In all events, I oppose the embargo and think it is a stupid and counter-productive policy…indeed all our policies towards Castro have been wrong since the Kennedy years when they caved in to pressures from Mafiosi that painted Fidel as a commie for taking over their casinos….
In the end, it was a pleasant experience…I was living in much the same comfort as I do when I am anywhere else in the world…but the lively and lovely people I left behind remain impoverished under the heel of an egomaniac that has taken away more than he has given or promised…and so, the revolution has continued the bifurcation of the community into sharp contrasts of haves and have-nots….
“La plus ca change; la plus c’est meme chose…”
Dr. Christopher LINGLE
ESEADE – Universidad Francisco Marroquín
Guatemala City, GUATEMALA
Sunday, April 17, 2005
Here's Ms. Arunga's formulation:"To do what is right makes sense, to do what is wrong throws society into chaos, and the only way to end the chaos is to do what is right."
Here's how John Locke said it: "Although the State of Nature is a State of Liberty, yet it is not a State of License.... The State of Nature has a Law of Nature to govern it, which obliges every one: And Reason, which is that Law, teaches all Mankind, who will but consult it, that being all equal or independent, no right to harm another in his Life, Health, Liberty or Possessions."
And a further clarifying statement from Roderick T. Long, "Lockean equality involves not merely equality before legislators, judges and police, but, far more crucially, equality with legislators, judges and police."
To get back to June Arunga's point, I'm especially glad that she used the word "chaos" as the consequence of doing what is wrong. Doing wrong throws your life into chaos. That is the test of whether you're following "the Laws of Nature and Nature's God." Is your lifestyle sustainable without having to engage in constantly escalating efforts to control situations and squelch others who would oppose you?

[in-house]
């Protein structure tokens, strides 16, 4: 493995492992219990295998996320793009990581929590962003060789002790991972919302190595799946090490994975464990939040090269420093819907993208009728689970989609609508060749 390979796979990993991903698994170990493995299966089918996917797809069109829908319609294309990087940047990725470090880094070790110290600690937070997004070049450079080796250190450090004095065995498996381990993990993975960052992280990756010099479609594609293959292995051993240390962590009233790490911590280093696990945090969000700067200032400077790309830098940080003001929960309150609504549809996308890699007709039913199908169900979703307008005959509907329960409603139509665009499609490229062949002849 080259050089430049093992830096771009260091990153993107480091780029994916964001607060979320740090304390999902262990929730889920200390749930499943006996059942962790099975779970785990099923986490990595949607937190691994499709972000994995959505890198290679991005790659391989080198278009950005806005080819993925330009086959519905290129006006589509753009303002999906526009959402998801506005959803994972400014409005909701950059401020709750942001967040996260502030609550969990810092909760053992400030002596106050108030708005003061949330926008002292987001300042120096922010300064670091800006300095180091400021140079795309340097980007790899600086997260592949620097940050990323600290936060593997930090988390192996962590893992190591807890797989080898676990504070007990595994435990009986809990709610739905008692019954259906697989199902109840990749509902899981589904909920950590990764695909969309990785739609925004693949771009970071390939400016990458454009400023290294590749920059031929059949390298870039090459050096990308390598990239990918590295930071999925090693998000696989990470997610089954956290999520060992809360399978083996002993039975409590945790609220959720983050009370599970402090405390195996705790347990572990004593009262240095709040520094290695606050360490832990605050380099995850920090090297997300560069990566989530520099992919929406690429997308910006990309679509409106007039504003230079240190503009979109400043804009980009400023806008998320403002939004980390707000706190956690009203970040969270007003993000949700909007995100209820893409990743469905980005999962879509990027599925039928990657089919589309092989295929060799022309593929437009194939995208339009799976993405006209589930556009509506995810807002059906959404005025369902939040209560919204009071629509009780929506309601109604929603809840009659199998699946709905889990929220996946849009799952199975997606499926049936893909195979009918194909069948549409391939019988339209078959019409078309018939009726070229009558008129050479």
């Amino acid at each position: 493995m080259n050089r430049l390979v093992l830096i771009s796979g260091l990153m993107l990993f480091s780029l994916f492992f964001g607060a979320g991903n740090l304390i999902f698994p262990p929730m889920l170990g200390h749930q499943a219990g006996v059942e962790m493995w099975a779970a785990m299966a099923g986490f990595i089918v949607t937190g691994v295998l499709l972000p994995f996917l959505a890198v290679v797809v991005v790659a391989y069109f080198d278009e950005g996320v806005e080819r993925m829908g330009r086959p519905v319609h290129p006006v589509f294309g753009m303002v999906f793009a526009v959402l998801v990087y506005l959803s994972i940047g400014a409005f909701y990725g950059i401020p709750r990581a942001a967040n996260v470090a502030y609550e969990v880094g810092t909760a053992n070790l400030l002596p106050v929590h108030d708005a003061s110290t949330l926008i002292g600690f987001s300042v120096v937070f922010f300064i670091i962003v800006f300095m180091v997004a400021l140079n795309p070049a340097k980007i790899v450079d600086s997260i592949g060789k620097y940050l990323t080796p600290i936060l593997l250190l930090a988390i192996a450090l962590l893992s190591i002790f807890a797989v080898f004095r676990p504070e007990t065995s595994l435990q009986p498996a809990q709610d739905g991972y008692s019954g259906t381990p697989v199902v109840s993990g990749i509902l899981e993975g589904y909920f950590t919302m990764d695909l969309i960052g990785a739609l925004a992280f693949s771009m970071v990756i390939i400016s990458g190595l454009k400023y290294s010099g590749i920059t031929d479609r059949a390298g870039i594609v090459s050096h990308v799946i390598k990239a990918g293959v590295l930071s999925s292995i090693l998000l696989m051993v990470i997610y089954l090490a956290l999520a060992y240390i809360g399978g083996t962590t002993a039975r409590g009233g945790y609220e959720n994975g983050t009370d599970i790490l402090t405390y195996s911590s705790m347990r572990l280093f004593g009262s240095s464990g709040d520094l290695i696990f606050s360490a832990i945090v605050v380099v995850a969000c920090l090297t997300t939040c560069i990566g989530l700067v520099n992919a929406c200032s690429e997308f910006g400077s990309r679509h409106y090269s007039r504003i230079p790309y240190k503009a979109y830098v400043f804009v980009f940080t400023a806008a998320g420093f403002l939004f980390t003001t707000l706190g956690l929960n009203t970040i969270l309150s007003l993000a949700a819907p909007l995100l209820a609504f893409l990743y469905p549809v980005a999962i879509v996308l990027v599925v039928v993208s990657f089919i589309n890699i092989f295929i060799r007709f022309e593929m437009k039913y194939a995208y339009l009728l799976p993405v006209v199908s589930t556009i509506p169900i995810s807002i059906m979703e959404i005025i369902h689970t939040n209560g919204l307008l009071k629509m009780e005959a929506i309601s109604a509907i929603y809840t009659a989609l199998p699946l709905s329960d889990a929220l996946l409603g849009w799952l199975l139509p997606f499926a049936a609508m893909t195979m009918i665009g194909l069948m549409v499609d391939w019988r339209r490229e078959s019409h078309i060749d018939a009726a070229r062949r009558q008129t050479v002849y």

by Al http://oldwhig.blogspot.com/2004_01_01_oldwhig_archive.html
My latest experience visiting the conflict ridden South Sudan is one that taught me a lesson I am not soon to forget, and one that I had to experience personally rather than read about in order for it to be fortified in my mind. It is a lesson that I would like to share with all the young people in Africa and around the world who have also wondered like me, why Africa is incomprehensible.
The thought of a strong powerful government for a long time conjured up images of security and stability in my mind. A government that had the power to regulate everything and keep everyone in check felt like what a country needed to preserve order and thus to create an environment in which people would be able to go about their economic activities, and prosper.
I discovered that this kind of government, contrary to what I thought, can actually be the recipe for total disintegration of society, turning human beings into beasts and creating a system in which chaos reigns, literally a man-eat-man society.